Yes, all cats molt. Yet not all cats molt to the same degree. For example, breeds of short-haired cats may not molt to the extent that long-haired cats will. Similarly, since molting is a hormonal process that is triggered by environmental cues, cats in colder environments may molt more intensely than cats in warmer climates. Further complicating the molting process for your cat is the regularity and duration of time spent outdoors versus indoors, as climatic conditions and the amount of daylight affect the amount of molting.


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How to care for a molting cat

Although molting is a natural process that your cat undergoes twice a year, your friend will likely benefit from some additional care during this phase to prevent the development of excessively large hairballs.



When cats groom themselves for general hygiene, their tongues remove and ingest molted hair. If a critical mass of molted hair is ingested, a hairball is formed. According to the Cornell Feline Health Center, these clumps of ingested hair can block a cat's intestinal tract and can pose a deadly threat.


"It's not uncommon for a cat to regurgitate a hairball once every week or two," says Dr. Richard Goldstein, DVM, an associate professor of small animal medicine at Cornell University's College of Veterinary Medicine. "However, the wad of matted hair can pose a serious health threat if it grows too large to pass through the narrow sphincters leading either from the esophagus to the stomach or from the stomach to the intestinal tract."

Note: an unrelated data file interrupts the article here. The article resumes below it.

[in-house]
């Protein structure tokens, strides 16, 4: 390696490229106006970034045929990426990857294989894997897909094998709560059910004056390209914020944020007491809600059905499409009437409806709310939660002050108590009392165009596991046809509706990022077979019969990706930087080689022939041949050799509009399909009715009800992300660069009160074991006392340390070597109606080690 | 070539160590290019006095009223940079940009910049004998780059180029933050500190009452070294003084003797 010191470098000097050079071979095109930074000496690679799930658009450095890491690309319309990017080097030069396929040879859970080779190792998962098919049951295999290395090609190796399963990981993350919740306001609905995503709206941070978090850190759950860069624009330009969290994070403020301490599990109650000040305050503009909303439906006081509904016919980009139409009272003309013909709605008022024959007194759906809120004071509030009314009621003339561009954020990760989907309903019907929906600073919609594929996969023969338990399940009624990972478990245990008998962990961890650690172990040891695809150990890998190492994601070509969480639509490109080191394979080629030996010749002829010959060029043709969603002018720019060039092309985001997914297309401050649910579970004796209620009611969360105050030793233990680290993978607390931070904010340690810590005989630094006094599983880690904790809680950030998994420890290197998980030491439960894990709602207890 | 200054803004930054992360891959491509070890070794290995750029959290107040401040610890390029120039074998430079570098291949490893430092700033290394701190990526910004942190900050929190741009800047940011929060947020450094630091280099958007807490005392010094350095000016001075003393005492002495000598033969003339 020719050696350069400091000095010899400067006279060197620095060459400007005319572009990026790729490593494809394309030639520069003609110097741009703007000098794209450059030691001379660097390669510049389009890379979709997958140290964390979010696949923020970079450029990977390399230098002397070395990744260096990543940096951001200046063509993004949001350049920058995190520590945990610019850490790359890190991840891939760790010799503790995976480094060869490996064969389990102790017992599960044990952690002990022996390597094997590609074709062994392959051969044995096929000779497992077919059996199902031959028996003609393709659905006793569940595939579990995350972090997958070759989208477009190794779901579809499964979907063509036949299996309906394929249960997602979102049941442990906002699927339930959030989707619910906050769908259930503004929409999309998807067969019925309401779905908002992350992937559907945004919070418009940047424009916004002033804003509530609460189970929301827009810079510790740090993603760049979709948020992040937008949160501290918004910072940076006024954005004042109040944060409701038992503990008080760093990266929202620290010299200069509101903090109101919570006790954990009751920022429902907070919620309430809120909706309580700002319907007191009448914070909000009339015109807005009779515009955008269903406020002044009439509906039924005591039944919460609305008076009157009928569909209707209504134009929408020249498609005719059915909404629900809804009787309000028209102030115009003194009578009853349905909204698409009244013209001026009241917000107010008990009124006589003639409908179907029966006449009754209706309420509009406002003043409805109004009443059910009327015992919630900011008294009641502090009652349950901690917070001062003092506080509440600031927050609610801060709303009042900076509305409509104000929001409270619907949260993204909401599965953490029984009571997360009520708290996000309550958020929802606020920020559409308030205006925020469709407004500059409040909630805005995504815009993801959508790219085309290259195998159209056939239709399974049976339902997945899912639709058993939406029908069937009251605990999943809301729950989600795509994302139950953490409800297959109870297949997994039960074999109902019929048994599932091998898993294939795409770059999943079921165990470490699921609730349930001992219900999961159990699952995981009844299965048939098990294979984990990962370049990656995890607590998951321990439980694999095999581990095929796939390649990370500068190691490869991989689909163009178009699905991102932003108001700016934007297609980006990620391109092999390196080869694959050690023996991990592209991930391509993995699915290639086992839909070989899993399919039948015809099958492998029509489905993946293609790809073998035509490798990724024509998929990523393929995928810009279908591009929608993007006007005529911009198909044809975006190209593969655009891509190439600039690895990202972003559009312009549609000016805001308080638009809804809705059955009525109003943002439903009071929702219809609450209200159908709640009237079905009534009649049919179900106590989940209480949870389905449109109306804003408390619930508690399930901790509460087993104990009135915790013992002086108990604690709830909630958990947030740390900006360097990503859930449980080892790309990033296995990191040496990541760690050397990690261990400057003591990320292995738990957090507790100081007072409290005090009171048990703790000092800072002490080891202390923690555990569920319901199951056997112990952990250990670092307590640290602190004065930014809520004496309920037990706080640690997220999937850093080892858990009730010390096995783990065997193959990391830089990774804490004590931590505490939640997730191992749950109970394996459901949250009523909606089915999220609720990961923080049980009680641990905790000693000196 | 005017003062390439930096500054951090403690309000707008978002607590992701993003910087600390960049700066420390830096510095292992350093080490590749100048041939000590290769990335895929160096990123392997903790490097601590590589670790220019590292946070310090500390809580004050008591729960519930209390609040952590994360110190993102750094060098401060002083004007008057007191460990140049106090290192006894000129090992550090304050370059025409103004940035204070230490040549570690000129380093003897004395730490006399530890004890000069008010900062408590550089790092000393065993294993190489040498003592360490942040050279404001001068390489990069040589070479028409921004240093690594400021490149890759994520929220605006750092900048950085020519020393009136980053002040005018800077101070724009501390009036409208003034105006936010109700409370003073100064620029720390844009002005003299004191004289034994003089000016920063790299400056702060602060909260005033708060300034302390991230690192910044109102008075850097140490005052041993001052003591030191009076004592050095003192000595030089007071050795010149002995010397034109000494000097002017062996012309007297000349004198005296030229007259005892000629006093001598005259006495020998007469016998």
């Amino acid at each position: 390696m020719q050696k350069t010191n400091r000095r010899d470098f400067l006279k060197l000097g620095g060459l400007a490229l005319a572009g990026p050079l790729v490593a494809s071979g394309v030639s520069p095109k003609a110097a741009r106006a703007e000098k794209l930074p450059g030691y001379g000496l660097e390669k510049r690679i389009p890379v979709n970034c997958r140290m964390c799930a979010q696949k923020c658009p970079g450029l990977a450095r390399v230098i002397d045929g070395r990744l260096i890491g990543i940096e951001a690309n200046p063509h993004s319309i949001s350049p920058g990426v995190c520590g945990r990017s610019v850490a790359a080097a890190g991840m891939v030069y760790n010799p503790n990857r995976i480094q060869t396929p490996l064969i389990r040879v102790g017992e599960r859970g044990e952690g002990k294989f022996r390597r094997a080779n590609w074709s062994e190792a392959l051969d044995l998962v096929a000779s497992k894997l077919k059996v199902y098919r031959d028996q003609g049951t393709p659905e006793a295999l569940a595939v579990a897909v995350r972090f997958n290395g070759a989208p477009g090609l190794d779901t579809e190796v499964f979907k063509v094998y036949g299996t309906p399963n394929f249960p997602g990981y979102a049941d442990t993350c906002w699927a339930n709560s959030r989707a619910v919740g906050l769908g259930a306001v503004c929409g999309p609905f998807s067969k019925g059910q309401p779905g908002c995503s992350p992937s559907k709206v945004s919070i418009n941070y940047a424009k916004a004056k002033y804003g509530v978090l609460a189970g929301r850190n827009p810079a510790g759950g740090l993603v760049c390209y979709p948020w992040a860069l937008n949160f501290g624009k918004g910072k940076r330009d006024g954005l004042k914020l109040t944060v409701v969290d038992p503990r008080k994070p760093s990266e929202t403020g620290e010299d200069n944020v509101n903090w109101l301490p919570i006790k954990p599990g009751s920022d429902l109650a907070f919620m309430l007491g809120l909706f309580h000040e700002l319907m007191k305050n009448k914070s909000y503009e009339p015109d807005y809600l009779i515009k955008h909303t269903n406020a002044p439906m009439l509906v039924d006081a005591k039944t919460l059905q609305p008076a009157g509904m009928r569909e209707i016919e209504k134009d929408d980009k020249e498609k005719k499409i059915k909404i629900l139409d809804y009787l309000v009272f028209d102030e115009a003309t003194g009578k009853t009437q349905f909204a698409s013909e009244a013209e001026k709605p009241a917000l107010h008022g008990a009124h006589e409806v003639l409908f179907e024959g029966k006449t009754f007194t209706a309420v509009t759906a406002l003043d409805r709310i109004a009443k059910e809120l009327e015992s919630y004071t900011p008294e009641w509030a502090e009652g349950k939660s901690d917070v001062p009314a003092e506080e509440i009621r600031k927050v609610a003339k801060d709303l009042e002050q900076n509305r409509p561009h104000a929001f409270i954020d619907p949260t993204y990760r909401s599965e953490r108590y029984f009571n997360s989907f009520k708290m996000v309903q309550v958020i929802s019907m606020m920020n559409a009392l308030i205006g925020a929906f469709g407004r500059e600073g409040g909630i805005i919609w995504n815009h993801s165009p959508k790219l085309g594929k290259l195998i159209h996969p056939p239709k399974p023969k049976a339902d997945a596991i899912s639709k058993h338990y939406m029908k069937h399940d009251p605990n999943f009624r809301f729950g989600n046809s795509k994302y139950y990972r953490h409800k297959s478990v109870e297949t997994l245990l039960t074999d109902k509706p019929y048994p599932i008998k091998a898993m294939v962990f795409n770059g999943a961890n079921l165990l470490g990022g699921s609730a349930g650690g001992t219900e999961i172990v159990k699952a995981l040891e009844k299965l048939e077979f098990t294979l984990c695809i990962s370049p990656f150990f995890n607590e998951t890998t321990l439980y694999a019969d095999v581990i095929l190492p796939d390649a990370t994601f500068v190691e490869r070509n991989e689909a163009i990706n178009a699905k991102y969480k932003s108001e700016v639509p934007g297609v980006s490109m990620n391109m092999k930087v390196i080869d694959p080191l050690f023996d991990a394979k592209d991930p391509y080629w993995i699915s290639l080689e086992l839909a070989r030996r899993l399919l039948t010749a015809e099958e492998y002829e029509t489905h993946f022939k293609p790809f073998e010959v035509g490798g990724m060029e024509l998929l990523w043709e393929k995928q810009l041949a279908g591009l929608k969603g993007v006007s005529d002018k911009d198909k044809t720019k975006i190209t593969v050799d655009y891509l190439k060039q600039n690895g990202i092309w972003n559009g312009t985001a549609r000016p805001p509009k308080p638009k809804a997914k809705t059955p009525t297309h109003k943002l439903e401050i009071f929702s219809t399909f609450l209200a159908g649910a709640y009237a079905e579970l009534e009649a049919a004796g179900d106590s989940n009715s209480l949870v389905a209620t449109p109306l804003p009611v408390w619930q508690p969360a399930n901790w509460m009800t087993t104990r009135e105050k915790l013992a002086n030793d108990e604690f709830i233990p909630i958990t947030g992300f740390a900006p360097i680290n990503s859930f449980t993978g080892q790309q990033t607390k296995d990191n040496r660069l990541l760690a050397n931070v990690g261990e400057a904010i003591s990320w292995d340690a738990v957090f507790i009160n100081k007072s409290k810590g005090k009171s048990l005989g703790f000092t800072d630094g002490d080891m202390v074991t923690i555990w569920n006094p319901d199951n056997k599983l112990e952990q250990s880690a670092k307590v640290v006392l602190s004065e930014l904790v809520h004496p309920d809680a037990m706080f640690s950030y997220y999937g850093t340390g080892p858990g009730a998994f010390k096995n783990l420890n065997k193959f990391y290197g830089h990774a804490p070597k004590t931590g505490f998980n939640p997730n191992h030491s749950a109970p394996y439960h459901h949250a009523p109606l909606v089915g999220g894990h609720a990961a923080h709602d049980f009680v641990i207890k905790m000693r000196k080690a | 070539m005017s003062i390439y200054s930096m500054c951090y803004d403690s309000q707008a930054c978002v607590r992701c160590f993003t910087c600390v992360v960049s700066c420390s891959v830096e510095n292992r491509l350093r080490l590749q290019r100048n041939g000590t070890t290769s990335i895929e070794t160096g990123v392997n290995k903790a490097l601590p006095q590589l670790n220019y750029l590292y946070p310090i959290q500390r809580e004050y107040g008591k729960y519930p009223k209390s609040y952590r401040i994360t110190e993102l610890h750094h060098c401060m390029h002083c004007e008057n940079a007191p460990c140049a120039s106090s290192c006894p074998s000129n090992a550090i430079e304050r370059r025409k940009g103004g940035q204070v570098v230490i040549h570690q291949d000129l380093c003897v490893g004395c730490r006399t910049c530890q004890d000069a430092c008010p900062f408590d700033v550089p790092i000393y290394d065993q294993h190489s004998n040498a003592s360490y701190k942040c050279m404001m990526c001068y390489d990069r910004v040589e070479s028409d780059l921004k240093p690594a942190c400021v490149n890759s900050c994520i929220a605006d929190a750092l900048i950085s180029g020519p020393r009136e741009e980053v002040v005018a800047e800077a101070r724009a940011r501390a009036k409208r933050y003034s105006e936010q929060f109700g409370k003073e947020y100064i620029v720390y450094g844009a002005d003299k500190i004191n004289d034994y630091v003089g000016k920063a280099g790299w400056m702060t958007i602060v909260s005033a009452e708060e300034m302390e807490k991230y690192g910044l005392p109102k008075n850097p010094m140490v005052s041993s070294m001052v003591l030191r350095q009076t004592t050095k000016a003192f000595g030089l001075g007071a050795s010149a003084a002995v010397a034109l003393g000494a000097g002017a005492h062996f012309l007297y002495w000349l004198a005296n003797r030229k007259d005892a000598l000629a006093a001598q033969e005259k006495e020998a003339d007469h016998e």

Typically, hairballs will pass through the intestines. Still, it does cause your cat discomfort and if they become obstructed, surgical intervention is needed. Furthermore, during this time, your cat may suffer a loss of appetite, constipation, and esophageal irritation from persistent regurgitation and vomiting.

Brushing and grooming

Brushing and grooming your cat during their molting cycles will help your cat to manage hairballs. While the frequency of brushing will depend on your kitty's coat, a rule of thumb is to brush short-haired cats one to two times a week and long-haired cats daily, according to cat rescuer and author, Susan Dorling.

Tips to brush a molting cat

  • Start with your cat's head and brush towards the tip of the tail
  • Use soft, long, and single-motion brush strokes
  • Remove excess hair from the underside of your cat, preferably using a wide-toothed comb
  • Short, downward strokes from the tops of your cat's legs to their paws
  • Comb each side of the tail gently from base to tip, separating any matted fur

You can find a variety of pet grooming products at your local pet store, Walmart, and Amazon. Popular cat-brushing tools include combs, brushes, gloves, mat-splitters, detanglers, and even specialty lint brushes.

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In summary

Molting is a hormonally-driven shedding of fur that helps your cat regulate their body temperature as the seasons transition. Molting in cats is natural, and it's generally nothing to worry about. However, molting can lead to hairballs that will cause your friend discomfort. In some cases, these hairballs can be dangerous when they grow too large to pass through your cat's intestinal tract. But with regular grooming and brushing during the molting seasons, you can ensure your cat is healthy and happy.